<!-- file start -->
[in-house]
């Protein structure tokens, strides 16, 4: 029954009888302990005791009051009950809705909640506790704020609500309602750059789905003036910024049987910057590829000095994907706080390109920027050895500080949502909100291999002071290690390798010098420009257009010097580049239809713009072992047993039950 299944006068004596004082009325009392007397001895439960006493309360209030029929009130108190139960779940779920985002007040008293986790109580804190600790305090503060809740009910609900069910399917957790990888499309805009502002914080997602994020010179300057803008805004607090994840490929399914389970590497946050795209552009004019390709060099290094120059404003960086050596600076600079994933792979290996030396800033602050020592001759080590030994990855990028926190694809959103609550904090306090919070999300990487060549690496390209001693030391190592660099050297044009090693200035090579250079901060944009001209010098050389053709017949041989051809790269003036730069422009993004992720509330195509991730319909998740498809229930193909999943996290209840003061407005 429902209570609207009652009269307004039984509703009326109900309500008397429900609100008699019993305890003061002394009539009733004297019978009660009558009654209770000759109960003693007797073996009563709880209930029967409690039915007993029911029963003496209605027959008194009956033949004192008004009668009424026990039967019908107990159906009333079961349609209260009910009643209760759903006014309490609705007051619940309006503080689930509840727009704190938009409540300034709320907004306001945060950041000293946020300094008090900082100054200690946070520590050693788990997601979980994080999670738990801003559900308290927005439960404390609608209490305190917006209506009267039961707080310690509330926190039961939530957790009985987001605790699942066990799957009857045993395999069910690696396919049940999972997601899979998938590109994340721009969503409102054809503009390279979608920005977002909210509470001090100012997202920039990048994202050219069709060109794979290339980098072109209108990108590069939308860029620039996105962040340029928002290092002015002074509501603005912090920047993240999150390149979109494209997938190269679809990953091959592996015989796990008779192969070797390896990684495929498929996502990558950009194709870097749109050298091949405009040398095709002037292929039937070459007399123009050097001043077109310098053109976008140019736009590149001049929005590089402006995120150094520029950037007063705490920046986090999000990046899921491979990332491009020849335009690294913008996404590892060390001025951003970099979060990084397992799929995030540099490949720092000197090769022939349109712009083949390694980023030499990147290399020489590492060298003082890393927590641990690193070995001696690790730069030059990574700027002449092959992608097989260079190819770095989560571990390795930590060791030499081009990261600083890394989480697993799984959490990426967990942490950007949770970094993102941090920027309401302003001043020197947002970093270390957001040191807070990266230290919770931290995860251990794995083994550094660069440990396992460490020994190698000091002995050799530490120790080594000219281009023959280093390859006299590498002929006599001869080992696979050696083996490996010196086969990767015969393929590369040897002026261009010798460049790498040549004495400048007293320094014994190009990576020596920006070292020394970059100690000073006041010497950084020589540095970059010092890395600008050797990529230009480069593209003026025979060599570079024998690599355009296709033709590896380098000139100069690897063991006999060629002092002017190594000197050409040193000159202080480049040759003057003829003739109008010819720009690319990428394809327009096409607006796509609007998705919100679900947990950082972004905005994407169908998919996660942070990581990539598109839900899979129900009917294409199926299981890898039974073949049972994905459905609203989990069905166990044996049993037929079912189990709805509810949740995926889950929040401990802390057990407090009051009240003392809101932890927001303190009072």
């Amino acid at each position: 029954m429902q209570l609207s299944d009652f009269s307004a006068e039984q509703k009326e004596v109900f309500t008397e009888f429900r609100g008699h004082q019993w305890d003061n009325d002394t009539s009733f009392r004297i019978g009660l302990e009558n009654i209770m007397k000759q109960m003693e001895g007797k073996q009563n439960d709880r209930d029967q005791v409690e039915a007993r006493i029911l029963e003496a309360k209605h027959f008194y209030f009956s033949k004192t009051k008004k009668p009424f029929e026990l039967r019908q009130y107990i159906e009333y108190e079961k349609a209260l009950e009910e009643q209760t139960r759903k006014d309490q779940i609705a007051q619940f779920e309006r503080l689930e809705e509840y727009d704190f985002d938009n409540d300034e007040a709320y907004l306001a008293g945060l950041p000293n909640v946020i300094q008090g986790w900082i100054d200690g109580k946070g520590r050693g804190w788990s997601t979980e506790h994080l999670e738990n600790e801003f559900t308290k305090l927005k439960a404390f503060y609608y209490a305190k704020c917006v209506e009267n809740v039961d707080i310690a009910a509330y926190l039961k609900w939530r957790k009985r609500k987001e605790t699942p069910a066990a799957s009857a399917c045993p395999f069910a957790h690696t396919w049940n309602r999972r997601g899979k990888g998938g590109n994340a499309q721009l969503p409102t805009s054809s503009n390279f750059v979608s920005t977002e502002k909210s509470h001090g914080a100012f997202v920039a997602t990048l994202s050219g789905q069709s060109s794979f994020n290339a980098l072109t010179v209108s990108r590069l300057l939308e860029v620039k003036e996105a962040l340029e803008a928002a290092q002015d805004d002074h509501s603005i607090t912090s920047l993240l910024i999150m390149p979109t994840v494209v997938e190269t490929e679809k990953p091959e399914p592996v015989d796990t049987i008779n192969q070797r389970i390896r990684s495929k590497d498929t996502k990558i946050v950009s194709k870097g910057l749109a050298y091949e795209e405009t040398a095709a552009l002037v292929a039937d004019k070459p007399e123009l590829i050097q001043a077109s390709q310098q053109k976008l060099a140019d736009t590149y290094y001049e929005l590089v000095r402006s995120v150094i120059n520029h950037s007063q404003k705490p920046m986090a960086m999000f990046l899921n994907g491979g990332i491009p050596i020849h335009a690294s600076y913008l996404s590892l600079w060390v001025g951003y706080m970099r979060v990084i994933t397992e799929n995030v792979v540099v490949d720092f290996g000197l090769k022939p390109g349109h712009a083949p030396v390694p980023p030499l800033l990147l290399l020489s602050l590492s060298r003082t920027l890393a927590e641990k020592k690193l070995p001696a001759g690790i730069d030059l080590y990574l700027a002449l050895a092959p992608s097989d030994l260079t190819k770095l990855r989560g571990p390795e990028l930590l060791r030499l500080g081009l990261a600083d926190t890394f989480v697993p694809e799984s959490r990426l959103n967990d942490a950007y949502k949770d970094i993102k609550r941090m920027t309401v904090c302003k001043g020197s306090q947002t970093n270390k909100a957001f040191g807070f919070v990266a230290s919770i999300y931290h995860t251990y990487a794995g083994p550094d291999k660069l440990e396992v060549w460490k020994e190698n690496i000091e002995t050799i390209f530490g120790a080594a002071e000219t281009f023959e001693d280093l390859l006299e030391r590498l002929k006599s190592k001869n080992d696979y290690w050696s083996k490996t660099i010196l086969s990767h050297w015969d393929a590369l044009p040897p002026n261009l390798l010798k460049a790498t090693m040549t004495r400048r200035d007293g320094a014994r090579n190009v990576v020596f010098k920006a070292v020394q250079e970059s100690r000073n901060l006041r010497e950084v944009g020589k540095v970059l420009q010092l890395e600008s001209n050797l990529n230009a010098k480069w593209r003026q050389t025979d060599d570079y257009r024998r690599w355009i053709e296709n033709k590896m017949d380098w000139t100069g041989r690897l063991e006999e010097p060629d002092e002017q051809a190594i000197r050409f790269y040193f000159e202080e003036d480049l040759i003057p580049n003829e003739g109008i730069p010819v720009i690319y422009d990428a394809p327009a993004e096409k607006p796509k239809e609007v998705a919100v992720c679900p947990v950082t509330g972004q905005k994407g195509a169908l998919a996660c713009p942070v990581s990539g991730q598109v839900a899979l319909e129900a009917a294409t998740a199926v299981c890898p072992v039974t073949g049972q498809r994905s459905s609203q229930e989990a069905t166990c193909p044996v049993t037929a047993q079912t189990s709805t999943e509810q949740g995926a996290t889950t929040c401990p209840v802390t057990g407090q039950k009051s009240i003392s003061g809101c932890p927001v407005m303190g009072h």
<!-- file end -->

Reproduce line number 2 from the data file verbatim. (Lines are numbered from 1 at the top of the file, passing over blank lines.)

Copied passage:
């Protein structure tokens, strides 16, 4: 029954009888302990005791009051009950809705909640506790704020609500309602750059789905003036910024049987910057590829000095994907706080390109920027050895500080949502909100291999002071290690390798010098420009257009010097580049239809713009072992047993039950 299944006068004596004082009325009392007397001895439960006493309360209030029929009130108190139960779940779920985002007040008293986790109580804190600790305090503060809740009910609900069910399917957790990888499309805009502002914080997602994020010179300057803008805004607090994840490929399914389970590497946050795209552009004019390709060099290094120059404003960086050596600076600079994933792979290996030396800033602050020592001759080590030994990855990028926190694809959103609550904090306090919070999300990487060549690496390209001693030391190592660099050297044009090693200035090579250079901060944009001209010098050389053709017949041989051809790269003036730069422009993004992720509330195509991730319909998740498809229930193909999943996290209840003061407005 429902209570609207009652009269307004039984509703009326109900309500008397429900609100008699019993305890003061002394009539009733004297019978009660009558009654209770000759109960003693007797073996009563709880209930029967409690039915007993029911029963003496209605027959008194009956033949004192008004009668009424026990039967019908107990159906009333079961349609209260009910009643209760759903006014309490609705007051619940309006503080689930509840727009704190938009409540300034709320907004306001945060950041000293946020300094008090900082100054200690946070520590050693788990997601979980994080999670738990801003559900308290927005439960404390609608209490305190917006209506009267039961707080310690509330926190039961939530957790009985987001605790699942066990799957009857045993395999069910690696396919049940999972997601899979998938590109994340721009969503409102054809503009390279979608920005977002909210509470001090100012997202920039990048994202050219069709060109794979290339980098072109209108990108590069939308860029620039996105962040340029928002290092002015002074509501603005912090920047993240999150390149979109494209997938190269679809990953091959592996015989796990008779192969070797390896990684495929498929996502990558950009194709870097749109050298091949405009040398095709002037292929039937070459007399123009050097001043077109310098053109976008140019736009590149001049929005590089402006995120150094520029950037007063705490920046986090999000990046899921491979990332491009020849335009690294913008996404590892060390001025951003970099979060990084397992799929995030540099490949720092000197090769022939349109712009083949390694980023030499990147290399020489590492060298003082890393927590641990690193070995001696690790730069030059990574700027002449092959992608097989260079190819770095989560571990390795930590060791030499081009990261600083890394989480697993799984959490990426967990942490950007949770970094993102941090920027309401302003001043020197947002970093270390957001040191807070990266230290919770931290995860251990794995083994550094660069440990396992460490020994190698000091002995050799530490120790080594000219281009023959280093390859006299590498002929006599001869080992696979050696083996490996010196086969990767015969393929590369040897002026261009010798460049790498040549004495400048007293320094014994190009990576020596920006070292020394970059100690000073006041010497950084020589540095970059010092890395600008050797990529230009480069593209003026025979060599570079024998690599355009296709033709590896380098000139100069690897063991006999060629002092002017190594000197050409040193000159202080480049040759003057003829003739109008010819720009690319990428394809327009096409607006796509609007998705919100679900947990950082972004905005994407169908998919996660942070990581990539598109839900899979129900009917294409199926299981890898039974073949049972994905459905609203989990069905166990044996049993037929079912189990709805509810949740995926889950929040401990802390057990407090009051009240003392809101932890927001303190009072």